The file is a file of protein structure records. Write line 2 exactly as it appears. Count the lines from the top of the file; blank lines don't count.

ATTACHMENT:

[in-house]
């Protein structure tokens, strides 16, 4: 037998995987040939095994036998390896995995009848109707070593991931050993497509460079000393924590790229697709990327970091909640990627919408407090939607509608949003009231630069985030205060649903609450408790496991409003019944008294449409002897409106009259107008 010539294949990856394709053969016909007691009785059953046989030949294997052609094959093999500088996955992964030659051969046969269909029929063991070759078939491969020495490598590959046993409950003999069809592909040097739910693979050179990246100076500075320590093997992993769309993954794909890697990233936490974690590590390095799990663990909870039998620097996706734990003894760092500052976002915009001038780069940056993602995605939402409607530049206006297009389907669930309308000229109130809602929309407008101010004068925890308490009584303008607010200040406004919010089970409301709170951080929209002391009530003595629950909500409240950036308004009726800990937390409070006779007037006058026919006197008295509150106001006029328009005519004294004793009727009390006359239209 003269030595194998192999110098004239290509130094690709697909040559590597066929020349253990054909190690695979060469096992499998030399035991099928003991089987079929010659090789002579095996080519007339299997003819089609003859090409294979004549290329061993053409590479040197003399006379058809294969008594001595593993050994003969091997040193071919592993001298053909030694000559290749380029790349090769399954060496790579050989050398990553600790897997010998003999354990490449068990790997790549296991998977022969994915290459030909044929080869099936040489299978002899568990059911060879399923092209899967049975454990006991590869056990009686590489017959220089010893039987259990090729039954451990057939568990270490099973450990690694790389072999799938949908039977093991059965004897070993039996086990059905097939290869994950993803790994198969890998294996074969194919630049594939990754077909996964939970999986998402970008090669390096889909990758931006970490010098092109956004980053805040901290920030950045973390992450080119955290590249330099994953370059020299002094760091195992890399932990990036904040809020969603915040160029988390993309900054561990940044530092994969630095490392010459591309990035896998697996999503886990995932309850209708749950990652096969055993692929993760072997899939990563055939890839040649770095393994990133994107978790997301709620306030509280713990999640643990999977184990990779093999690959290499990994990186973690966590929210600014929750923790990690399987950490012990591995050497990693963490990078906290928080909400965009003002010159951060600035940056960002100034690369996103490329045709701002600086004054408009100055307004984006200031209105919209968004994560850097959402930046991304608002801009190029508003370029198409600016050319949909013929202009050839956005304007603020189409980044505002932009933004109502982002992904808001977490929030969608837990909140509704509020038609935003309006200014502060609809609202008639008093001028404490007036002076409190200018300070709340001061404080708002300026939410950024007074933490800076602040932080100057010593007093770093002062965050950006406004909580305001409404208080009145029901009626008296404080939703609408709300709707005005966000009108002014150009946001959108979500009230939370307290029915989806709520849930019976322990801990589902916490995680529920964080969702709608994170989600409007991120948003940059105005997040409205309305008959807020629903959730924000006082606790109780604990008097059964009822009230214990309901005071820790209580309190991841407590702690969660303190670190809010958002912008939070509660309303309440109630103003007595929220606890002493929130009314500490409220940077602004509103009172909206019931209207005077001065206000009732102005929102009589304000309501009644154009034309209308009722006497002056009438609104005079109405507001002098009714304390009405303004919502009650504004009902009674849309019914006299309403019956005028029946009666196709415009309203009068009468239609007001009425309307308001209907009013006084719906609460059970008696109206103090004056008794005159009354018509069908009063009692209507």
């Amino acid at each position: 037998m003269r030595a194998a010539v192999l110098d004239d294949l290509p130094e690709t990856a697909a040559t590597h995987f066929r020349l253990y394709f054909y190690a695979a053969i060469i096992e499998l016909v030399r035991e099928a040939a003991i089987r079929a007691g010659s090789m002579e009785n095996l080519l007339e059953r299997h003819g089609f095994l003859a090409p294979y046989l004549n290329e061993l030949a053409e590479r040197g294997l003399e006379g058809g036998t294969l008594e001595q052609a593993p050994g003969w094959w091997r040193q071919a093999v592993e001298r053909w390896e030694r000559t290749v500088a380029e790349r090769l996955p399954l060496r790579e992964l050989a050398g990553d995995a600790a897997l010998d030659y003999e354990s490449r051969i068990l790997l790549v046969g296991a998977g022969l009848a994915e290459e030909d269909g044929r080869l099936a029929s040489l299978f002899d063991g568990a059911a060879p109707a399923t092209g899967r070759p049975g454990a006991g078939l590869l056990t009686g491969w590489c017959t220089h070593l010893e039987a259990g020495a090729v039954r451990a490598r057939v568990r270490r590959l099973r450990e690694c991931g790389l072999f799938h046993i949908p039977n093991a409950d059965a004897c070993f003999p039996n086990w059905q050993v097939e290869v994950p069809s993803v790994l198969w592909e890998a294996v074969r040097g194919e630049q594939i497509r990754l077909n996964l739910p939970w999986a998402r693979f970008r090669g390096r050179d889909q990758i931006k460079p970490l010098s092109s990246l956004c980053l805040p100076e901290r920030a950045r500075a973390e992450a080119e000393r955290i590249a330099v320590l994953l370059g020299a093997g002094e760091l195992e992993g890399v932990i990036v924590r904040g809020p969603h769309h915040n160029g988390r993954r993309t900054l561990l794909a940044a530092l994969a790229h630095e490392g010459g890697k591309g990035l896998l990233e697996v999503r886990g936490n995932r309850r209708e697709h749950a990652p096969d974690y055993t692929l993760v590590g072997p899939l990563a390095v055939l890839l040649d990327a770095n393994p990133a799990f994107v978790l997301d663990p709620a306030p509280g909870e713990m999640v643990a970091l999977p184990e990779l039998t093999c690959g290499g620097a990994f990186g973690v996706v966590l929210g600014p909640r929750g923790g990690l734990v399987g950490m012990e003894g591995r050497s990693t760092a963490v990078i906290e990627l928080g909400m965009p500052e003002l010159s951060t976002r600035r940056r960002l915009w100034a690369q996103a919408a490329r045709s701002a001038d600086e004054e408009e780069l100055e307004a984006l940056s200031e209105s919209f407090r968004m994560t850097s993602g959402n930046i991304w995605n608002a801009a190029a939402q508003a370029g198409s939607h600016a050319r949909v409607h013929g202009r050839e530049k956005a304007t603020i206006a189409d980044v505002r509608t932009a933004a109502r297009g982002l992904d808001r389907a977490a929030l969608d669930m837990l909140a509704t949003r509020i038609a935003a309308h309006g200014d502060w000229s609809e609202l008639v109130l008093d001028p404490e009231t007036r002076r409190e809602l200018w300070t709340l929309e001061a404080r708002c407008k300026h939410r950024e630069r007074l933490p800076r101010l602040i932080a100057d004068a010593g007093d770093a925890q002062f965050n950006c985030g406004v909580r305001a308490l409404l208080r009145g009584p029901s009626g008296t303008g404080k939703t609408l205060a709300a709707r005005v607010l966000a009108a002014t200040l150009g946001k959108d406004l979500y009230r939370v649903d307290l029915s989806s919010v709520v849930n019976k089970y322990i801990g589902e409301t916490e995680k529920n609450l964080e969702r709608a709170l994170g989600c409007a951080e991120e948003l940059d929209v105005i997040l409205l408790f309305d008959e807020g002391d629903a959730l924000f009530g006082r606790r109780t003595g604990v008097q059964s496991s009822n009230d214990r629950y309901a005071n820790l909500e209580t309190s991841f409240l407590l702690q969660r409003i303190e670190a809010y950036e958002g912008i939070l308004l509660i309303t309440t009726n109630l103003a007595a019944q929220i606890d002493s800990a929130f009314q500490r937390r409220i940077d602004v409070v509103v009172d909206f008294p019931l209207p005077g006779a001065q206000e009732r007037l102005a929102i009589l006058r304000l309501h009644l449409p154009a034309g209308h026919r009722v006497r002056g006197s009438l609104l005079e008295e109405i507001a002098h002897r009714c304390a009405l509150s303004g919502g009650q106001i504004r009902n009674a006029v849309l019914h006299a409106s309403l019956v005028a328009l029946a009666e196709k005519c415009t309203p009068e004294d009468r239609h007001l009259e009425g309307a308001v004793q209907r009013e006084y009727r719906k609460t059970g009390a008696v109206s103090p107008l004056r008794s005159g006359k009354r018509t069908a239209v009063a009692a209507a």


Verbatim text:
């Protein structure tokens, strides 16, 4: 037998995987040939095994036998390896995995009848109707070593991931050993497509460079000393924590790229697709990327970091909640990627919408407090939607509608949003009231630069985030205060649903609450408790496991409003019944008294449409002897409106009259107008 010539294949990856394709053969016909007691009785059953046989030949294997052609094959093999500088996955992964030659051969046969269909029929063991070759078939491969020495490598590959046993409950003999069809592909040097739910693979050179990246100076500075320590093997992993769309993954794909890697990233936490974690590590390095799990663990909870039998620097996706734990003894760092500052976002915009001038780069940056993602995605939402409607530049206006297009389907669930309308000229109130809602929309407008101010004068925890308490009584303008607010200040406004919010089970409301709170951080929209002391009530003595629950909500409240950036308004009726800990937390409070006779007037006058026919006197008295509150106001006029328009005519004294004793009727009390006359239209 003269030595194998192999110098004239290509130094690709697909040559590597066929020349253990054909190690695979060469096992499998030399035991099928003991089987079929010659090789002579095996080519007339299997003819089609003859090409294979004549290329061993053409590479040197003399006379058809294969008594001595593993050994003969091997040193071919592993001298053909030694000559290749380029790349090769399954060496790579050989050398990553600790897997010998003999354990490449068990790997790549296991998977022969994915290459030909044929080869099936040489299978002899568990059911060879399923092209899967049975454990006991590869056990009686590489017959220089010893039987259990090729039954451990057939568990270490099973450990690694790389072999799938949908039977093991059965004897070993039996086990059905097939290869994950993803790994198969890998294996074969194919630049594939990754077909996964939970999986998402970008090669390096889909990758931006970490010098092109956004980053805040901290920030950045973390992450080119955290590249330099994953370059020299002094760091195992890399932990990036904040809020969603915040160029988390993309900054561990940044530092994969630095490392010459591309990035896998697996999503886990995932309850209708749950990652096969055993692929993760072997899939990563055939890839040649770095393994990133994107978790997301709620306030509280713990999640643990999977184990990779093999690959290499990994990186973690966590929210600014929750923790990690399987950490012990591995050497990693963490990078906290928080909400965009003002010159951060600035940056960002100034690369996103490329045709701002600086004054408009100055307004984006200031209105919209968004994560850097959402930046991304608002801009190029508003370029198409600016050319949909013929202009050839956005304007603020189409980044505002932009933004109502982002992904808001977490929030969608837990909140509704509020038609935003309006200014502060609809609202008639008093001028404490007036002076409190200018300070709340001061404080708002300026939410950024007074933490800076602040932080100057010593007093770093002062965050950006406004909580305001409404208080009145029901009626008296404080939703609408709300709707005005966000009108002014150009946001959108979500009230939370307290029915989806709520849930019976322990801990589902916490995680529920964080969702709608994170989600409007991120948003940059105005997040409205309305008959807020629903959730924000006082606790109780604990008097059964009822009230214990309901005071820790209580309190991841407590702690969660303190670190809010958002912008939070509660309303309440109630103003007595929220606890002493929130009314500490409220940077602004509103009172909206019931209207005077001065206000009732102005929102009589304000309501009644154009034309209308009722006497002056009438609104005079109405507001002098009714304390009405303004919502009650504004009902009674849309019914006299309403019956005028029946009666196709415009309203009068009468239609007001009425309307308001209907009013006084719906609460059970008696109206103090004056008794005159009354018509069908009063009692209507």